The Global Hidradenitis Suppurativa Atlas Methodology: Combining Global Proportions in a Pooled Analysis

Dorra Bouazzi*, Rune K. Andersen, Gabrielle R. Vinding, Cecilia E. Medianfar, Sabrina M. Nielsen, Ditte M.L. Saunte, Nisha S. Chandran, Hessel H. Van Der Zee, Christos C. Zouboulis, Farida Benhadou, Bente Villumsen, Afsaneh Alavi, Perpetua U. Ibekwe, Iltefat H. Hamzavi, John R. Ingram, Haley B. Naik, Amit Garg, Jurr Boer, Robin Christensen, Gregor B.E. Jemec

*Corresponding author for this work

Research output: Contribution to journalArticleAcademicpeer-review


Introduction: Data concerning the global burden of hidradenitis suppurativa (HS) are limited. Reported prevalence estimates vary between 0.0003% and 4.1%, and data from various geographical regions are still to be collected. Previously reported prevalences have been limited by the methodological approach and source of data. This has resulted in great heterogeneity as prevalence data from physician-diagnosed cases poorly match those of selfreported apparent HS disease. Methods: The Global Hidradenitis Suppurativa Atlas (GHiSA) introduces an innovative approach to determine the global prevalence of HS. This approach involves using a previously validated questionnaire to screen apparently healthy adults accompanying a patient to a non-dermatological outpatient clinic visit in a hospital or a private/family medicine clinic. The screening questionnaire (i.e., the index test) is combined with a subsequent physician-based in-person validation (i.e., the reference standard) of the participants who screen positive. Approximately ten percent of the screen-negative participants are also clinically assessed to verify the diagnostic precision of the test. The local prevalence (pi) will be estimated from each country that submits the number of patients who are HS positive according to the index test and clinical examination (n), and the corresponding total number of observations (N). Conclusion: The GHiSA Global Prevalence studies are currently running simultaneously in 58 countries across six continents (Africa, Europe, Australia, North America, South America, and Asia). The goal of the combined global proportion is the generation of a single summary (i.e., proportional meta-analysis), which will be done after a logit transformation and synthesized using a random-effects model. The novel standardization of the Global Prevalence Studies conducted through GHiSA enables direct international comparisons, which were previously not possible due to substantial heterogeneity in past HS prevalence studies.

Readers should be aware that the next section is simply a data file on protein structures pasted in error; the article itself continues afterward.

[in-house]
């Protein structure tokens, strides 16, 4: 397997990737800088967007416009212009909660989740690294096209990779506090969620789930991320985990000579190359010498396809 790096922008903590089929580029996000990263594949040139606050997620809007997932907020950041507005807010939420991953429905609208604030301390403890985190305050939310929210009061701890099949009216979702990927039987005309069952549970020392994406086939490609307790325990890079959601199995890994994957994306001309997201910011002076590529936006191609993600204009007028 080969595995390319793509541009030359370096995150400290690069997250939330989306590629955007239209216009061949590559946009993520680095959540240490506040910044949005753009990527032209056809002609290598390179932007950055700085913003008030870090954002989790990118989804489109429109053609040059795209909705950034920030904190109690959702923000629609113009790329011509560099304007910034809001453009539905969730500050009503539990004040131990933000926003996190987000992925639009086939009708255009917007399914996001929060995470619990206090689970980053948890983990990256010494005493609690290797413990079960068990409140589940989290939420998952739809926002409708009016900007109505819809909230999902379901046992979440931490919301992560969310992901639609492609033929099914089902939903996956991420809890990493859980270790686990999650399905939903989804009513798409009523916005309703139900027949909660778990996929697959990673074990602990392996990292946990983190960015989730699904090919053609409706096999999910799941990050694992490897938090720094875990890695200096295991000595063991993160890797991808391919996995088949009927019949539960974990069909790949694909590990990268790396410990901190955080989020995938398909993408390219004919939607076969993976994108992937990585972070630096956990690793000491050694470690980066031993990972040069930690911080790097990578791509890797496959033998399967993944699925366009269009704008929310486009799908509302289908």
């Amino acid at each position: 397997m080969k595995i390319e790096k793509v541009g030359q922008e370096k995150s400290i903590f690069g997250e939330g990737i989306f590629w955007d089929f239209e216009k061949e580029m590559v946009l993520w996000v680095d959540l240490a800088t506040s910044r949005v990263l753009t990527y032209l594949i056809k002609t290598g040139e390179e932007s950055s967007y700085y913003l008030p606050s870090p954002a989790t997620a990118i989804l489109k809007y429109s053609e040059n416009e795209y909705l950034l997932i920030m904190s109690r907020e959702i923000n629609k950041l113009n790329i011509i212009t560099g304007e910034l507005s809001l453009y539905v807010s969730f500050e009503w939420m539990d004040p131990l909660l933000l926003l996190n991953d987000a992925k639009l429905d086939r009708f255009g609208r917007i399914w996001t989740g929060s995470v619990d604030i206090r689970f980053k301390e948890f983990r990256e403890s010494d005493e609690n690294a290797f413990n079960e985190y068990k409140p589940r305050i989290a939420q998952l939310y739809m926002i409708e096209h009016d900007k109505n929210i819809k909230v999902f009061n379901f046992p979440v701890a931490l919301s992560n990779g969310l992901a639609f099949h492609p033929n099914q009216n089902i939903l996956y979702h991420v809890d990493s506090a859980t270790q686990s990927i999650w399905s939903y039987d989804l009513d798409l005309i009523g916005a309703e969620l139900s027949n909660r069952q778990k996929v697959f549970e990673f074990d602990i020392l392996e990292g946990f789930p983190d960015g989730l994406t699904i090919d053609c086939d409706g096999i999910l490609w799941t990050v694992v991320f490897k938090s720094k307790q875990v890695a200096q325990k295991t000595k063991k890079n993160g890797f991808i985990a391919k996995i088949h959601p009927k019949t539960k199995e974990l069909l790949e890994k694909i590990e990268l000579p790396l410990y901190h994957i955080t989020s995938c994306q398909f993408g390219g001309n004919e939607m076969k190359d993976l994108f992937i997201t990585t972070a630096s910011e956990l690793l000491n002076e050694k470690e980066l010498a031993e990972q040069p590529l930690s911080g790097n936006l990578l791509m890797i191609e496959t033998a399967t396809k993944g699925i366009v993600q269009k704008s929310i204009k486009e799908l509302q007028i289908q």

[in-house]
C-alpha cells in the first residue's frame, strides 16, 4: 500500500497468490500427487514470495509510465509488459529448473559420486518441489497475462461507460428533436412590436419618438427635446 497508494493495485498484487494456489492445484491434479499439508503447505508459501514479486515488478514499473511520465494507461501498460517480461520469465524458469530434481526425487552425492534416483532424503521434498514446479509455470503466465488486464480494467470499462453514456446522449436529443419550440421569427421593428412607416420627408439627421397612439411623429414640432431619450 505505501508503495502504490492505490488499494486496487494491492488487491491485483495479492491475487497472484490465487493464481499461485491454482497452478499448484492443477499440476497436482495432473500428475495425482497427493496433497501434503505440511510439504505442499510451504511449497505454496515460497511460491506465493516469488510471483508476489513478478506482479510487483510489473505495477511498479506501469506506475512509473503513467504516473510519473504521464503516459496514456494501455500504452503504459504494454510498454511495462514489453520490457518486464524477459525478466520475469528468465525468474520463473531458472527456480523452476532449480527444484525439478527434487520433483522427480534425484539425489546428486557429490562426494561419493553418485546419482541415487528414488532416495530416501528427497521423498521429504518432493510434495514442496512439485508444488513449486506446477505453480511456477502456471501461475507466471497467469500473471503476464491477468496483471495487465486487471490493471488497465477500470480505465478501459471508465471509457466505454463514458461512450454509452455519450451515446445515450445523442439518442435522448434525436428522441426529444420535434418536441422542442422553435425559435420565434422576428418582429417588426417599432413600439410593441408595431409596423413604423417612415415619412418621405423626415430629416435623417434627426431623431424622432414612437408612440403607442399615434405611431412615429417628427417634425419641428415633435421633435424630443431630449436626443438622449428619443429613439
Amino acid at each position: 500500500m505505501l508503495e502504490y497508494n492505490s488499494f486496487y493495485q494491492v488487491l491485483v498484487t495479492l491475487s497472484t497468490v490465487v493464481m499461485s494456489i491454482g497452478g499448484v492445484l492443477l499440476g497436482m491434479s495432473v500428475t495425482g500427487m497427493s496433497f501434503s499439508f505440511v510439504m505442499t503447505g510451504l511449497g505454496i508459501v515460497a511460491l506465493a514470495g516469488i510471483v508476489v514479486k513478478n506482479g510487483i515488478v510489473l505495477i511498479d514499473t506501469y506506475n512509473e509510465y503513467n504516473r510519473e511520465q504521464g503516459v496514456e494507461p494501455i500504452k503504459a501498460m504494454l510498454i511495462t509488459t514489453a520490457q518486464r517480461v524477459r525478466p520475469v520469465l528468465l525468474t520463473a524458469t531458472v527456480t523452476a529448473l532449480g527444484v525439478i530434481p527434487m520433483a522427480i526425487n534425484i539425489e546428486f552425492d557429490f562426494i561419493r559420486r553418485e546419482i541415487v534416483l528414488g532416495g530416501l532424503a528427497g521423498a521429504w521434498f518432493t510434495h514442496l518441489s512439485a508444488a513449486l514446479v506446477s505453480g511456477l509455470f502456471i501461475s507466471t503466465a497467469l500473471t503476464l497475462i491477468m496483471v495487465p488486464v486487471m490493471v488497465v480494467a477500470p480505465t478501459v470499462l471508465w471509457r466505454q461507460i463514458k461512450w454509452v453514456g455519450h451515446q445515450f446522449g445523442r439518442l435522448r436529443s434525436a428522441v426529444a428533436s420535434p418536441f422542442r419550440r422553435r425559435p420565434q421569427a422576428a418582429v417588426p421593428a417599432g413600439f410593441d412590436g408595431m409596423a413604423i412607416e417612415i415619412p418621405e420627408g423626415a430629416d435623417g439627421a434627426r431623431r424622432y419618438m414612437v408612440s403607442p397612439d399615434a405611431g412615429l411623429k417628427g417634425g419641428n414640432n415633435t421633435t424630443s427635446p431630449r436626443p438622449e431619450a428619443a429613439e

Original languageEnglish
Pages (from-to)369-375
Number of pages7
Issue number3
Publication statusPublished - 1 Jun 2024

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